Why Writing Is More an Art Than a Science
Since 2008, Paul McClure has been regularly lecturing at the CEF workshops on communication topics. He has helped many public officials upgrade the effectiveness of their written communications in English, working with course participants from all CEF member countries and several adjoining EU member states. We were happy to talk to Paul, our associate fellow, about why writing effective, clear, and concise messages is important.
You have extensive professional experience as an editorial expert and writing teacher. What do you think is the best way to improve writing skills? What strategies we can take to help us get better at writing?
There’s really no substitute for practice. My own skills have gotten so much better when my jobs have required me to do a lot of writing and editing, often on a daily basis. But I think a special tip for second-language speakers is to read as much in English as possible, to get a better sense of what sounds natural and makes for a good editorial style. To improve writing, I don’t think it’s enough to watch English-language movies and television. And especially for languages that don’t have the article (a, an, the), lots of reading is the best way to pick up how we use this feature of English. It’s not strictly governed by rules, and there’s not even total consistency between American and British English.
On several occasions, you have emphasized that writing is more an art than a science. Can you give us some examples?
Sometimes a participant will ask that I show the “right way” to revise an example we’re discussing. But there’s never just one way to improve a text. In the writing principles I cover, the focus is on judgment, not on formal rules. For example, the grammar is usually correct when we use the passive voice, but if a document does that in almost every sentence, the writing is not going to engage the reader as much as it could. Similarly, there may be nothing grammatically wrong with 50-word sentences, but they’re harder for all readers to understand and will offer fewer points of emphasis than if we use shorter sentences. In my workshops, I often challenge participants to think more about the reader, and we look at concrete ways to pull the reader in and make it easier to absorb key messages.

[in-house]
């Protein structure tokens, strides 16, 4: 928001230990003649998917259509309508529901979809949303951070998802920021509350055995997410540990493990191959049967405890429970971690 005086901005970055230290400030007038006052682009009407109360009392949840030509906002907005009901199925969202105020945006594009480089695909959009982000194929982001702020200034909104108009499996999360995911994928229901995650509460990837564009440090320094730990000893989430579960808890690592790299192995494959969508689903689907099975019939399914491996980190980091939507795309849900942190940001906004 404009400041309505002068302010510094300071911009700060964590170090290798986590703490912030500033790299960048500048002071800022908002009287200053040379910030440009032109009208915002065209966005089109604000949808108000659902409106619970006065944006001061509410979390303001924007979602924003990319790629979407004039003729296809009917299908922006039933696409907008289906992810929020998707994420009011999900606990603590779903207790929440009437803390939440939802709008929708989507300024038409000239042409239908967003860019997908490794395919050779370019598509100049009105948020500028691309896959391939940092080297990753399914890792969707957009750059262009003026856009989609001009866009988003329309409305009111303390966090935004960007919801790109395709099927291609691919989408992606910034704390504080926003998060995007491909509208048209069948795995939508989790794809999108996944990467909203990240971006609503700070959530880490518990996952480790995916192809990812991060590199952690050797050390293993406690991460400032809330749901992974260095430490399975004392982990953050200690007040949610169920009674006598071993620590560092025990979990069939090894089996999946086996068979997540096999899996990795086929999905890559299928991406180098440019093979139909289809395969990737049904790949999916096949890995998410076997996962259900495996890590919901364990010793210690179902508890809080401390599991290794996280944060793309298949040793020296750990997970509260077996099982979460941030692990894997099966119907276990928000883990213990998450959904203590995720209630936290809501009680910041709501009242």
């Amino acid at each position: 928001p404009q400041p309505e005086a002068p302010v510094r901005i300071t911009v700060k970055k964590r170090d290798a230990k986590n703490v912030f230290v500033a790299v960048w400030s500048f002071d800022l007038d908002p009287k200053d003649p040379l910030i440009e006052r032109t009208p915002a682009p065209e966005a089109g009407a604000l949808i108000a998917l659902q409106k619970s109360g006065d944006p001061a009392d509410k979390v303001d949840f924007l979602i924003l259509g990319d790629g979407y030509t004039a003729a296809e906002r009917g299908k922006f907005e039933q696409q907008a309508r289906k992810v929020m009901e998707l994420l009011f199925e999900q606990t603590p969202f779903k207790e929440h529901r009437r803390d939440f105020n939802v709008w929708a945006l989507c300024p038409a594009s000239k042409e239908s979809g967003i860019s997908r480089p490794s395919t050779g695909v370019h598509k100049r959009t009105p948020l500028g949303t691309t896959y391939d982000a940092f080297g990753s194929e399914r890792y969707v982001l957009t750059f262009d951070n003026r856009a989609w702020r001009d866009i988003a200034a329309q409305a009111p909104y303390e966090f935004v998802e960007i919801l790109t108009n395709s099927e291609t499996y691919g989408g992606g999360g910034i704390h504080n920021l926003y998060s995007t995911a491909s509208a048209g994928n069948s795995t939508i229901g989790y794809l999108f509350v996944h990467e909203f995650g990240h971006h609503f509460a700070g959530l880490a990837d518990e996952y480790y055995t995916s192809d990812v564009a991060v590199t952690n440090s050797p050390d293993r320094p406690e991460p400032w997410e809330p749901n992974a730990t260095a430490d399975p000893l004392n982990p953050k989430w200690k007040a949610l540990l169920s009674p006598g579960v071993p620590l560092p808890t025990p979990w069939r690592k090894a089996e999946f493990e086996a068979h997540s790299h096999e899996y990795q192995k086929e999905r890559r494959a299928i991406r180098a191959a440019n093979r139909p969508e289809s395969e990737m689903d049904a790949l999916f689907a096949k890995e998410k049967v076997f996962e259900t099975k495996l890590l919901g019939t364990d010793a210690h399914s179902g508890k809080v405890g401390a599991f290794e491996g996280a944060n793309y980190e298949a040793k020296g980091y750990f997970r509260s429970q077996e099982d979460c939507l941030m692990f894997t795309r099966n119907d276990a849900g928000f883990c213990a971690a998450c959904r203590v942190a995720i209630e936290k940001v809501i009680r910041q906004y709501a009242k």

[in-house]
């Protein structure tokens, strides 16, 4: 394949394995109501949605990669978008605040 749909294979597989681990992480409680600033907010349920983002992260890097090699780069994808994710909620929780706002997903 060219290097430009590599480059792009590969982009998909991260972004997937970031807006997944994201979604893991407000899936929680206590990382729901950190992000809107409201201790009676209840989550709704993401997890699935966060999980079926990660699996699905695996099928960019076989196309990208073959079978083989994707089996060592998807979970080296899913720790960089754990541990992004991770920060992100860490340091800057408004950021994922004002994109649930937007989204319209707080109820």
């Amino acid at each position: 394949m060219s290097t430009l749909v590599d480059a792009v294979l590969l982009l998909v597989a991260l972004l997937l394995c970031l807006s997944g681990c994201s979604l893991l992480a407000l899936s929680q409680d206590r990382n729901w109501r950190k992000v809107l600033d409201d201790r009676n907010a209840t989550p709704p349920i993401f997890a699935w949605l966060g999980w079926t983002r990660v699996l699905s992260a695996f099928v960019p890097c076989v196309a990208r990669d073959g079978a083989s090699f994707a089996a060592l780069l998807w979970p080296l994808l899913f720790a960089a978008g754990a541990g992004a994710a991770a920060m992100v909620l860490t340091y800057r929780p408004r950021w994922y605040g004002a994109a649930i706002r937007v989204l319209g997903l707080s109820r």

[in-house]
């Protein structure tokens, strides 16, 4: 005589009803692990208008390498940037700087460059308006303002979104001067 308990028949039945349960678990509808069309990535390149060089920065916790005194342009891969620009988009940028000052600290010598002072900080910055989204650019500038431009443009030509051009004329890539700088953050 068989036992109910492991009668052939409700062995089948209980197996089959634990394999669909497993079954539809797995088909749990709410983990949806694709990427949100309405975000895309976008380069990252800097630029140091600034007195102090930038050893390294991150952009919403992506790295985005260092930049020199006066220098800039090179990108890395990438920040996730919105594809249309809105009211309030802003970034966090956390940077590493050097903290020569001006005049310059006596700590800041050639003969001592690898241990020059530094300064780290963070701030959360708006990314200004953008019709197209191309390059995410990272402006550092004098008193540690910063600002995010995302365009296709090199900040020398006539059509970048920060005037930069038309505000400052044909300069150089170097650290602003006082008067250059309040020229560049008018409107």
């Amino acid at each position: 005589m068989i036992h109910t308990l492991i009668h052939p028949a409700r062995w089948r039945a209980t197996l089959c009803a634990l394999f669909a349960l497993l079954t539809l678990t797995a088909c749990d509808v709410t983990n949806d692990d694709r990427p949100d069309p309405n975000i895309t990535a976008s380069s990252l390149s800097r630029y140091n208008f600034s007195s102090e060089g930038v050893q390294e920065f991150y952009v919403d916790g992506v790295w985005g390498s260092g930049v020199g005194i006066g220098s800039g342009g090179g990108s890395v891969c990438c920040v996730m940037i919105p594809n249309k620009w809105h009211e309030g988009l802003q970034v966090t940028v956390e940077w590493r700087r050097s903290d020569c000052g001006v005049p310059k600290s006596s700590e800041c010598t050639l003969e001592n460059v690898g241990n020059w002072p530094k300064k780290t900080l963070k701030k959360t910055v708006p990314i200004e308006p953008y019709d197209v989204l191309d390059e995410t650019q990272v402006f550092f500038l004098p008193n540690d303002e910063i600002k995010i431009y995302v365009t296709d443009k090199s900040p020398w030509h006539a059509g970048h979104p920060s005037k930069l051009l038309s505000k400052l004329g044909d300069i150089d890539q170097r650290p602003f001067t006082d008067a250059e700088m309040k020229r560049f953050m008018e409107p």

In past, you had many opportunities to work with public officials, either in CEF headquarters in Ljubljana or the region. What are the things you find most fascinating about South East Europe?
Many of the officials I’ve met are in a great position to shape reforms and help build a better future for their country. Courses through the CEF provide some important building blocks for that very exciting work. But I also think many officials face a big challenge to help their institutions become more nimble and creative, as well as less bureaucratic. From a personal standpoint, the region is fascinating to explore because it offers a tremendous range of landscapes and such varied cultures, many of which overlap. I feel fortunate that my time in the region has enabled me to see many wonderful sights that are still not very widely known.
You have been working with the CEF for many years now. If you were to choose five words to describe our cooperation, what would they be?
Positive. Flexible. Enduring. Personal. Rainy. Just teasing with that last one—there’s plenty of sunshine, both in Slovenia and across the region! But a few of my workshops over the years have indeed coincided with some massive storm systems, including my latest one.
Soon you plan to retire after an extensive professional career in World Bank. What are you dreaming for next year? Maybe writing a book?
More flexibility will be great, though it will also be essential to set some goals. I do have some writing projects in mind, and I expect to keep working with the CEF (if they still want to after the “rainy” comment!). It’s also possible that I’ll consult with the World Bank down the road, as well as some other organizations. I plan to stay where I live in Washington but will step up my travels. I’ve been an avid traveler for years, but now I expect to do some longer trips from my bucket list and to do it at a more relaxed pace. Time will tell.